Vancouver, however, remains firmly in sellers’ territory at 65.8 per cent.
Prices Rising, But at Slower Pace
While the MLS HPI rose 9.3 per cent from last year, CREA says that’s the slowest increase since February 2016, mainly due to softer sales and prices in the Greater Golden Horseshoe following the implementation of the Ontario Fair Housing Plan in April.
Condos continue to drive the majority of price growth, with values up a whopping 19.4 per cent. Townhouse prices rose 12.3 per cent, with one-storey and two-storey single-family homes increasing by single digits, at 6 per cent and 5.3 per cent, respectively.
Benchmark prices are up in 11 of the 13 tracked markets, and it’s evident the effects of previous rules and regulations to cool prices are starting to subside.
British Colombia: In Vancouver, which saw prices and sales tumble following the introduction of its Foreign Buyer’s Tax last August, prices have more than recovered and are pushing new highs at an increase of 14 per cent. Increases were strongest in the Fraser Valley at 18.5 per cent, 14 per cent in Victoria, and 18.5 per cent throughout the rest of Vancouver Island.
Greater Golden Horseshoe: While price gains have slowed considerably compared to record breaking 2016 values, they’re still above last year’s levels; prices rose 8.4 per cent in Greater Toronto, up 3.5 per cent in Oakville-Milton, and 3.5 per cent in Guelph. Anticipation to Guideline B-20 is believed to be the main impetus behind price growth and sales activity.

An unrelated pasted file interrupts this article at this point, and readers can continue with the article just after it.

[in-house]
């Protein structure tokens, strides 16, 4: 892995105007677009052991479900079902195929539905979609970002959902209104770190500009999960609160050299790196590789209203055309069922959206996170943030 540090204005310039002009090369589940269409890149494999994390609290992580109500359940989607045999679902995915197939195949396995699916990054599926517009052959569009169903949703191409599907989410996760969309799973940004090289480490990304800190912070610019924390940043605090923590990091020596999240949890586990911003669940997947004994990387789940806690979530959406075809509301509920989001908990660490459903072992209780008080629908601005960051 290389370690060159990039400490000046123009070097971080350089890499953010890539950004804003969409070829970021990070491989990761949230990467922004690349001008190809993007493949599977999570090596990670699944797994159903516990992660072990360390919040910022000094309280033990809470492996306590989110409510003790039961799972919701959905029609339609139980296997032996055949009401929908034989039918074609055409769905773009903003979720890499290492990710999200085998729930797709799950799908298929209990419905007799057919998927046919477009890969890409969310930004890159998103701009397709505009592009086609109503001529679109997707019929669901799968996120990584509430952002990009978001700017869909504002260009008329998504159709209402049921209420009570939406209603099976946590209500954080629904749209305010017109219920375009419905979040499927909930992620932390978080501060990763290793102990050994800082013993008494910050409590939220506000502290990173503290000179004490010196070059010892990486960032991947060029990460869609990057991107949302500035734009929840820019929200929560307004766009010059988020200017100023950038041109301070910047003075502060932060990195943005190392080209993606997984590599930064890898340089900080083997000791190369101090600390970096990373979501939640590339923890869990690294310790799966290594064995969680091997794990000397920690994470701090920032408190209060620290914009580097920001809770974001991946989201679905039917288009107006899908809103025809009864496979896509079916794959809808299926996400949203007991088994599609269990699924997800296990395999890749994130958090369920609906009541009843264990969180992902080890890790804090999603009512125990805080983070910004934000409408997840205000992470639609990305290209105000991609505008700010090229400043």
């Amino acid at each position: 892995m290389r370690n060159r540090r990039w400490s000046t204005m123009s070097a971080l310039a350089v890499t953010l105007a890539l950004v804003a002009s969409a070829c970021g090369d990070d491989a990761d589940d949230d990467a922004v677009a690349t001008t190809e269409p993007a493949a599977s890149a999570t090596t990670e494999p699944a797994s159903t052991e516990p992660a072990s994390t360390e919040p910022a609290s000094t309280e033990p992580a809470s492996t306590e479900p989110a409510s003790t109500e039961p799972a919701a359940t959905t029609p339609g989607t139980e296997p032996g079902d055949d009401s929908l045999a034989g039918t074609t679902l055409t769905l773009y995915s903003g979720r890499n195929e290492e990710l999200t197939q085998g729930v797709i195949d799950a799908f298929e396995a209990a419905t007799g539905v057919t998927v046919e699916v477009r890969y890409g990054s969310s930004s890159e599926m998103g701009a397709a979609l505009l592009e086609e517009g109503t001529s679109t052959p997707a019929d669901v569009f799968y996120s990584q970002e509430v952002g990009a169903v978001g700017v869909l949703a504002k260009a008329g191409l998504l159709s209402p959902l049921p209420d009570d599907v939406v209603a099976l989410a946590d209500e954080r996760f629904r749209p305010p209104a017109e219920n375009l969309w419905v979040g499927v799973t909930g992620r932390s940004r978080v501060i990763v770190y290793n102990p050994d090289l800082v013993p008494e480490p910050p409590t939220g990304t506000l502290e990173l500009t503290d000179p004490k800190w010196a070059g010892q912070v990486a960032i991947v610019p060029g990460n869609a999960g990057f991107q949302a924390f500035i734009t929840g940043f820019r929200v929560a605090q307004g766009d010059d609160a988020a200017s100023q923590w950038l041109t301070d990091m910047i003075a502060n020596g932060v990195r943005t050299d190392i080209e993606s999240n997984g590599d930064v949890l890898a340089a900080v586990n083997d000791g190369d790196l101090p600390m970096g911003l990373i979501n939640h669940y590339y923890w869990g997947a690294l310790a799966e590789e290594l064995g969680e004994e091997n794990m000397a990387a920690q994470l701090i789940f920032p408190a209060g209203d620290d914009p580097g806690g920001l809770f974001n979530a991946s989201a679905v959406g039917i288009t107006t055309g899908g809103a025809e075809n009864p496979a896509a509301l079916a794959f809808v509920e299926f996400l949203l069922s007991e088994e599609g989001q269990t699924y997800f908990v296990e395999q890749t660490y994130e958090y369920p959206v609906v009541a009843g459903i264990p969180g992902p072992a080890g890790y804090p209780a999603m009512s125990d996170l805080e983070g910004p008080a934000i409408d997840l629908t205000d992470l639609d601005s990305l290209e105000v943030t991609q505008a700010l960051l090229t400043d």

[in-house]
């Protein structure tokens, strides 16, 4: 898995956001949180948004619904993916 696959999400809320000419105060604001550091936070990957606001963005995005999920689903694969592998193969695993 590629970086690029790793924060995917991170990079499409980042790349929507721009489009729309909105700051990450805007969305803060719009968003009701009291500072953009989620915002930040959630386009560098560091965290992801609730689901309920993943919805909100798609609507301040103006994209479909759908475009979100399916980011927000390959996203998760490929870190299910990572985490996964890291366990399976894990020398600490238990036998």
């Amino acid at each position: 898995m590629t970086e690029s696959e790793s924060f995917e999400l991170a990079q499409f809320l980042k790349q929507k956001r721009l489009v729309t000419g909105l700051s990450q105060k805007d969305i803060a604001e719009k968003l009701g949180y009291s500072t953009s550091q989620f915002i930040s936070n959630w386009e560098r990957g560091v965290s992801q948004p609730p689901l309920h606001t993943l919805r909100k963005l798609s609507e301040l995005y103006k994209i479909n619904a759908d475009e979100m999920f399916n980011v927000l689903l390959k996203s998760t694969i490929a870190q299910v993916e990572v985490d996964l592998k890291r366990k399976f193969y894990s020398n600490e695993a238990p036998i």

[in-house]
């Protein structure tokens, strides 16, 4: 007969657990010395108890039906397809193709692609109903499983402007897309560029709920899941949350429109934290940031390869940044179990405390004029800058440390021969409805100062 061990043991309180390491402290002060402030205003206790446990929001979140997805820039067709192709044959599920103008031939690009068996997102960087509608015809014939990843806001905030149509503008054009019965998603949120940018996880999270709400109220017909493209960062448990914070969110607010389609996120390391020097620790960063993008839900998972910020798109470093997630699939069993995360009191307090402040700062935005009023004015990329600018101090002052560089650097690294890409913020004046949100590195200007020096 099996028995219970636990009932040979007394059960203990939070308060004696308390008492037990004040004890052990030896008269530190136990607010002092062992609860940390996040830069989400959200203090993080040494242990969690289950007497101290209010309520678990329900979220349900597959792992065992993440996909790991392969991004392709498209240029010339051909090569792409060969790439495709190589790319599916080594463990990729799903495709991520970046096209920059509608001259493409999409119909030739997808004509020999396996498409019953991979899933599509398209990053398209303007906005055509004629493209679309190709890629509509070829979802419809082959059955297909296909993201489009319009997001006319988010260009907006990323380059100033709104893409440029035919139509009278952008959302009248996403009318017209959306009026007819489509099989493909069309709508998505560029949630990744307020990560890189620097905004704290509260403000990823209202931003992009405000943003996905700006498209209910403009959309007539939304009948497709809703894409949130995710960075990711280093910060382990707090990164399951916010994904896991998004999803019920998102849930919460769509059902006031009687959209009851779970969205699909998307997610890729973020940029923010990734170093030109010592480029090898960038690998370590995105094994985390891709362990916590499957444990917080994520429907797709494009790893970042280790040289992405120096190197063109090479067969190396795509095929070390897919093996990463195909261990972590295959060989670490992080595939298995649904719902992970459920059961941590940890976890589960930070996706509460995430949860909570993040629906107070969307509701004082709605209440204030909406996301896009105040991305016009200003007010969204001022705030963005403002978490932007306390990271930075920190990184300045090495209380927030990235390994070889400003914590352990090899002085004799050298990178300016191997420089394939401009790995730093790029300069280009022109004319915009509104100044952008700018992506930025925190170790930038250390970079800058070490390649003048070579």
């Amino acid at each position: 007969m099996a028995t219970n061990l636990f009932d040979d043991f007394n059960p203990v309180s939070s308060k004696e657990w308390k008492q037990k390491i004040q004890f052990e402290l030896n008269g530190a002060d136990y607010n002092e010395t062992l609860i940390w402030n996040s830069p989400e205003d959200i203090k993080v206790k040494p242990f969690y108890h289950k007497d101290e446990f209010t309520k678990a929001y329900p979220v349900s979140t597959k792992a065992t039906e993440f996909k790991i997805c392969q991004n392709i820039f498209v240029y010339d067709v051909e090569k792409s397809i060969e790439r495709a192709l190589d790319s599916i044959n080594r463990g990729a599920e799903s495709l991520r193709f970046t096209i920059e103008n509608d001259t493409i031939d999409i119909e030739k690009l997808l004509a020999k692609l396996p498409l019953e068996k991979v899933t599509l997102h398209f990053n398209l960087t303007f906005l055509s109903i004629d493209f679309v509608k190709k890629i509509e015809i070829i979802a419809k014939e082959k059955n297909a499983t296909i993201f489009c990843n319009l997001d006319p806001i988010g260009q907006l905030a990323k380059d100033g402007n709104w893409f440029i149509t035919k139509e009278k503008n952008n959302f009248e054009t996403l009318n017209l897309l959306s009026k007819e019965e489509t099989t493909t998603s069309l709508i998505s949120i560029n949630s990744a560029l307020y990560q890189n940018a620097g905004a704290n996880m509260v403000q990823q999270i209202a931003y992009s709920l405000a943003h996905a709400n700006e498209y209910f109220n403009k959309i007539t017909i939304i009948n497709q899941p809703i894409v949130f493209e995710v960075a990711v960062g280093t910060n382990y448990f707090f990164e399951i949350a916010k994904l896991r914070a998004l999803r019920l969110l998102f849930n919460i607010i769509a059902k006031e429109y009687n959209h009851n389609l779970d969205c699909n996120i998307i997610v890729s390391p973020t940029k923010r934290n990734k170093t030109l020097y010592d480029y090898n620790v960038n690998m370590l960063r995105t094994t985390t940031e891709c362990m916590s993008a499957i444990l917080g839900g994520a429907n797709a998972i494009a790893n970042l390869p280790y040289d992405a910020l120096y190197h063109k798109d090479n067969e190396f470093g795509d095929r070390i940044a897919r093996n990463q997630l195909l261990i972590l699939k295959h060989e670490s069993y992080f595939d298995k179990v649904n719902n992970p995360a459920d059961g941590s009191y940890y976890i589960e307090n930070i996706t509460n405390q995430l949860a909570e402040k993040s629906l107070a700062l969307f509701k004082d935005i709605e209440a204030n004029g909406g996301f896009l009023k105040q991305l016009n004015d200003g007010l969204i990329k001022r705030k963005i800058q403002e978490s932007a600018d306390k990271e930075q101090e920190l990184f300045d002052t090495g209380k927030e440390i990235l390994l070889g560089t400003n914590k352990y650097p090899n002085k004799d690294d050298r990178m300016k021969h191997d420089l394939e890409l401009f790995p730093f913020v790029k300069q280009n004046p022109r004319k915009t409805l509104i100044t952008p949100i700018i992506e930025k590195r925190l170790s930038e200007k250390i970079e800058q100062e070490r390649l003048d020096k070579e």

Oil provinces: Sales remain subdued and prices are flat due to ample inventory in the prairies, up only 0.3 per cent in Calgary, and down 3.5 and 4.1 per cent in Regina and Saskatoon.
Everywhere else: Manitoba, Eastern Ontario, New Brunswick, Nova Scotia, and PEI have seen steady sales and shrinking supply, leading to modest price growth and heating market conditions.
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A Cool Start to 2018
The reaction to the new mortgage rules and resulting short-term flurry of activity have prompted CREA to revise its forecast, as it says a temporary “pull-forward” effect could lead to a quiet first half of the year.
“… With some home buyers likely advancing their purchase decision before the new rules come into effect next year, the ‘pull-forward’ of these sales may come at the expense of sales in the first half of 2018,” states the forecast.
However, this will pick up later in 2018 as buyers who had waited to save larger down payments re-enter the market, and the impact of B-20 has been absorbed.
CREA expects sales will decline by 4 per cent to 513,900 units in 2017, with Ontario leading the slowdown due to fewer sales following the OFHP in the spring. British Columbia will record 9,000 fewer home sales, but will be offset by activity in Calgary and Quebec. The national sales price for 2017 is expected to reach $510,400, up 4.2 per cent.
However, sales will drop in 2018 by 5.3 per cent, to 486,600 – 27,000 fewer than this year, and a decline of 8,500 from what was originally forecasted. Prices are expected to fall 1.4 per cent to $503,100, as the hot demand for expensive detached homes seen in the first half of 2017 won’t be repeated next year.
“The overwhelming majority of the forecast decline in sales next year reflects an expected decline in Ontario sales, with activity anticipated to remain well below the record levels logged in early 2017,” states CREA. “Indeed, new mortgage rules are expected to lower 2018 sales in all provinces except Quebec and Newfoundland and Labrador.”